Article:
Dad's Guide to Baby's First Year For Dummies
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Activities that stimulate and develop your toddler's senses, imagination, coordination, and other skills can be great fun — for dads and your child. Try the following:
  • Camp in your living room. Set up a tent in your living room and fill it with pillows, toys, and sleeping bags. Snuggle up, watch some fun movies, and eat some snack food. If you don't have a tent, organize a large cardboard box (supermarkets, retail stores, or furniture shops may be able to provide you with one) and make a little house out of it.
  • Make a roll-around bottle together. Cut two big plastic drink bottles in half and use the top end of both of them. Put some interesting shapes inside and thread a shoelace through the bottle tops on either end. Seal the middle with tape. Knot the shoelaces together to make a line that your toddler can drag around.
  • Create an obstacle course. Make tunnels by placing a blanket over the tops of two chairs with their backs facing each other. Add other elements with low tables to crawl under, stairs to climb, and boxes to climb over.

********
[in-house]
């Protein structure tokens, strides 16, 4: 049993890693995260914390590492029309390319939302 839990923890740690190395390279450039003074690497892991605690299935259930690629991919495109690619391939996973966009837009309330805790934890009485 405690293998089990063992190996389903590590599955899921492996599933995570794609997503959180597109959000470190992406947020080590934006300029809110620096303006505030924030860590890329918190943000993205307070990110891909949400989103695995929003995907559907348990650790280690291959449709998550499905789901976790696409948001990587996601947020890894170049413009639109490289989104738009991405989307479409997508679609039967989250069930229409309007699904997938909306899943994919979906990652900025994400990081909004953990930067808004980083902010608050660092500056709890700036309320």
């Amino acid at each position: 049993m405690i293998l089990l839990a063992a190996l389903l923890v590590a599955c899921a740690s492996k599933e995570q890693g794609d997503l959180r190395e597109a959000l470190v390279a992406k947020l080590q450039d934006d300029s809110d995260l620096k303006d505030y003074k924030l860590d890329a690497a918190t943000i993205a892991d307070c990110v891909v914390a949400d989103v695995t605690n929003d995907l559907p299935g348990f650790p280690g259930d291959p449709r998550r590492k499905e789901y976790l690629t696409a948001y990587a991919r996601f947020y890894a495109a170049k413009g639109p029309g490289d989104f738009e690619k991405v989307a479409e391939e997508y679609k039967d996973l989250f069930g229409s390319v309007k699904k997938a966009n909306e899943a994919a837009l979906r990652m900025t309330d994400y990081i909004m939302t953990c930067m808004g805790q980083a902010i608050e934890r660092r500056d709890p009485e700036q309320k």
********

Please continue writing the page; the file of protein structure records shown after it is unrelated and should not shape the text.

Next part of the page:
• Play chase. Toddlers love being chased, peeking through curtains, and a bit of rough and tumble when they're caught.
  • Make lunch. Toddlers love to help and seem especially drawn to helping out in the kitchen. Get your toddler his own stool or box to stand on so he can reach the countertop and help with simple tasks, such as peeling boiled eggs. He can move on to using a knife (with your supervision, of course) to cut up firm fruit and vegetables like cucumbers and zucchini.

About This Article

This article is from the book:

About the book authors:

Sharon Perkins, RN, has been a registered nurse, mostly in maternal-child health, for 30 years, a mother to five children for much longer, and a grandmother of three for the 14 best years of her life.

Stefan Korn is a father and New Zealand-based Internet entrepreneur.

Scott Lancaster looked after his daughter full-time for the first two years of her life and experienced being a stay-at-home dad (SAHD).

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